I highly recommend this course! Andrew is an engaging and thoroughly knowledgable teacher. This class is less about how to photograph food - although there are some terrific tips - and more about the "nuts and bolts" or rather, "bread and butter" of running a successful business. A lot of the information is relevant to business in general, but the specific tips about food photography are especially exciting to implement! I found the hands-on portion during the morning of day 2 especially helpful in assimilating the general or more abstract ideas covered in day 1, which laid a fantastic foundation. 5 stars!

Delaney Brown

Andrew is not only a funny, incredibly entertaining person, he's a seriously great teacher. Being in the live studio audience for this class was such a treat. I was able to learn a lot of the nitty gritty lived-in details of what it takes to be a successful food photographer. Things that are hard to come by in books and online! I would highly recommend this class for anyone who wants to take their passion to the next step: making a living.

Amy Vaughn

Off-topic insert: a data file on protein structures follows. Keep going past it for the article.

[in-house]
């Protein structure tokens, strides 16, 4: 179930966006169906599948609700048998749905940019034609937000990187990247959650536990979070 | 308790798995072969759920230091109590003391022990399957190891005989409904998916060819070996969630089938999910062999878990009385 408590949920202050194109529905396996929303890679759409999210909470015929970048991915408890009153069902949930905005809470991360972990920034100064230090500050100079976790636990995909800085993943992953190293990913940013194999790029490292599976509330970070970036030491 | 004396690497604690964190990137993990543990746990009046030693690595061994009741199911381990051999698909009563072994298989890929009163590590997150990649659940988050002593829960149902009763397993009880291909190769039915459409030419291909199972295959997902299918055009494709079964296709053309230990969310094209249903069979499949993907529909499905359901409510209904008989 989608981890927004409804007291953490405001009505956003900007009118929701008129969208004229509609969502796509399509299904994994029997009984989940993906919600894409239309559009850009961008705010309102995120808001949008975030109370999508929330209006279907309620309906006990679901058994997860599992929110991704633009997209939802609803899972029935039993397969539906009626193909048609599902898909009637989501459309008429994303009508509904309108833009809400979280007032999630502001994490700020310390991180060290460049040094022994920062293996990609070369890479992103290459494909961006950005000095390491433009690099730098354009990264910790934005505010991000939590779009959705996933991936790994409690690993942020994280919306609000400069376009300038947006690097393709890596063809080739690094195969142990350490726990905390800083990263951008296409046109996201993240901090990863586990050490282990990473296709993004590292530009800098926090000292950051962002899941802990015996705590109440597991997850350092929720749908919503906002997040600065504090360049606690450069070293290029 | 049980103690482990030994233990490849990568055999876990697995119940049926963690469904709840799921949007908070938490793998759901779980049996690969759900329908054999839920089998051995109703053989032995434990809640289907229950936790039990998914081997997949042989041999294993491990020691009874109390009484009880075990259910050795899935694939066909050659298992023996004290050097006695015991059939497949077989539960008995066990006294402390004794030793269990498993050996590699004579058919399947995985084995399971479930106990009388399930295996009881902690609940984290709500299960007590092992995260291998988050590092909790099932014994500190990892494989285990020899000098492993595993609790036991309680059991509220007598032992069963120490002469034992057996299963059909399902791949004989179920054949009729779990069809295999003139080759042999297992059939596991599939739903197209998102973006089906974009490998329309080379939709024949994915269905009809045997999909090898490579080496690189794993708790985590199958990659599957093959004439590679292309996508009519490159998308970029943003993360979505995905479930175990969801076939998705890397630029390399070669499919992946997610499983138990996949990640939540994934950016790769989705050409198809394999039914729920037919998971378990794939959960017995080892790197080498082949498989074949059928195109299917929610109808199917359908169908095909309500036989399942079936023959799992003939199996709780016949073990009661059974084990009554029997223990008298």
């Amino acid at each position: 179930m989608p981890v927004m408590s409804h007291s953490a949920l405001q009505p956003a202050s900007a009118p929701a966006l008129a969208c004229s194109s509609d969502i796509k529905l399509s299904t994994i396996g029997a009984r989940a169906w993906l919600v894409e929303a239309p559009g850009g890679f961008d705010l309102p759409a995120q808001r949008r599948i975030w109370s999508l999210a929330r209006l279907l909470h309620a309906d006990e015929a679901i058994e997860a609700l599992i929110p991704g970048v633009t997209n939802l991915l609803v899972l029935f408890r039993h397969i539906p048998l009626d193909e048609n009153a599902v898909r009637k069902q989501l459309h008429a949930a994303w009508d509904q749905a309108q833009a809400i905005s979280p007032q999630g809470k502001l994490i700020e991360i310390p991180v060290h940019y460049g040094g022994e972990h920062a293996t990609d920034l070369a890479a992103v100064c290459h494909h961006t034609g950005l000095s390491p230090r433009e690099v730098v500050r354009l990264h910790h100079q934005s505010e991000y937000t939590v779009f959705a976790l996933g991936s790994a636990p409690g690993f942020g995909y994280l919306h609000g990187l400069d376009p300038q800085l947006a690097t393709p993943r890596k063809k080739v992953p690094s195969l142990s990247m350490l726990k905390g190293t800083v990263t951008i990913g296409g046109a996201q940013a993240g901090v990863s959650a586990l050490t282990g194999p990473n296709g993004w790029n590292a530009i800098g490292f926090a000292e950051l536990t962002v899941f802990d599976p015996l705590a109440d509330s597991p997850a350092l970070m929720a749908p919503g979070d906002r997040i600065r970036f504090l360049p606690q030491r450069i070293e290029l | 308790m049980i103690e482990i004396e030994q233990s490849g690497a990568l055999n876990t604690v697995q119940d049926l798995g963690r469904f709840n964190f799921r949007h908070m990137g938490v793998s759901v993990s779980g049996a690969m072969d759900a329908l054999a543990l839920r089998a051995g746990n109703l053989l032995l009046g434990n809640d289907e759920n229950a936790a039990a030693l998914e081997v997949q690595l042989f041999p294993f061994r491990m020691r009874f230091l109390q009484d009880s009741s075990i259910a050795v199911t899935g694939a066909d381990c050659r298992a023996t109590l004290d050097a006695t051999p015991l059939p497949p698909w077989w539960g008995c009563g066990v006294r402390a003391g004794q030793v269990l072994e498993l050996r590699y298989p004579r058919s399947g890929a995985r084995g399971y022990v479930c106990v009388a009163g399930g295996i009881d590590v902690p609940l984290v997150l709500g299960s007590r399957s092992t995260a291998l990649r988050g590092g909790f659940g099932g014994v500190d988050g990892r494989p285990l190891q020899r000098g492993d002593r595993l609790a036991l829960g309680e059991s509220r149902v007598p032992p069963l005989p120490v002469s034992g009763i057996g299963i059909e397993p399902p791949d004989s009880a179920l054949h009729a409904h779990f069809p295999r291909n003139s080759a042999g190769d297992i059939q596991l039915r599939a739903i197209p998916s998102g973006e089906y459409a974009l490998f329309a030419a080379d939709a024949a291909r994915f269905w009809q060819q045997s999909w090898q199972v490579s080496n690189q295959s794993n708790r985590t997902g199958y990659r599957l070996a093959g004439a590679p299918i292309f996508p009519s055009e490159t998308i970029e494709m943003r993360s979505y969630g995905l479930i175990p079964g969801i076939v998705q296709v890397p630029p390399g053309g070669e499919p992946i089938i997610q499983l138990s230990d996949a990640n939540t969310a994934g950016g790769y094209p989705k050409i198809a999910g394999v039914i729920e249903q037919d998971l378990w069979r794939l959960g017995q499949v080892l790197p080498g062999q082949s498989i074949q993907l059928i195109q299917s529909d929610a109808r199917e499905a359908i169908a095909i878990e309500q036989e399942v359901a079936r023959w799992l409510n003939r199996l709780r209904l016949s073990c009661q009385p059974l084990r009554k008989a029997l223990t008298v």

While I'm not quite ready to focus my business on food photography, this class gave me a much clearer idea of what options and challenges there are in the food photography industry. Andrew covered everything from what jobs might be like when starting out on a tight budget to what options open up as the photographer becomes more experienced and successful. I already did my own internet research about the food photography business before the class, but this was more comprehensive and easy to understand in a short amount of time. Now I feel more confident about setting my business goals, who to look for to collaborate with on projects and eventually the kinds of clients I'd like to work with. He also gave many tips that are immediately applicable in my current photography business that isn't yet focused on food.